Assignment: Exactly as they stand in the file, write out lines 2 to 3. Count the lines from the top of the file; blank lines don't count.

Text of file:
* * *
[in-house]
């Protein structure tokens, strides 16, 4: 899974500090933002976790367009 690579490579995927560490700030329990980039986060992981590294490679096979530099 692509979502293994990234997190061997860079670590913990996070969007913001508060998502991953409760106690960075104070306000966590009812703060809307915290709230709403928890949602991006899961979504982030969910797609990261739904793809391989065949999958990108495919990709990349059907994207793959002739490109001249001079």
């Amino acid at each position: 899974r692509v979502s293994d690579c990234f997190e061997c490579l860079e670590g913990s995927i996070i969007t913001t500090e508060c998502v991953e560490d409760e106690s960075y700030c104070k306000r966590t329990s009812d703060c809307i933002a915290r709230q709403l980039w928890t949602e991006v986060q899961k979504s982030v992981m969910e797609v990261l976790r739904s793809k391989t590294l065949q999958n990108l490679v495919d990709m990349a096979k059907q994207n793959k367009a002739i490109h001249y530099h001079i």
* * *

């Protein structure tokens, strides 16, 4: 899974500090933002976790367009 690579490579995927560490700030329990980039986060992981590294490679096979530099 692509979502293994990234997190061997860079670590913990996070969007913001508060998502991953409760106690960075104070306000966590009812703060809307915290709230709403928890949602991006899961979504982030969910797609990261739904793809391989065949999958990108495919990709990349059907994207793959002739490109001249001079």
């Amino acid at each position: 899974r692509v979502s293994d690579c990234f997190e061997c490579l860079e670590g913990s995927i996070i969007t913001t500090e508060c998502v991953e560490d409760e106690s960075y700030c104070k306000r966590t329990s009812d703060c809307i933002a915290r709230q709403l980039w928890t949602e991006v986060q899961k979504s982030v992981m969910e797609v990261l976790r739904s793809k391989t590294l065949q999958n990108l490679v495919d990709m990349a096979k059907q994207n793959k367009a002739i490109h001249y530099h001079i």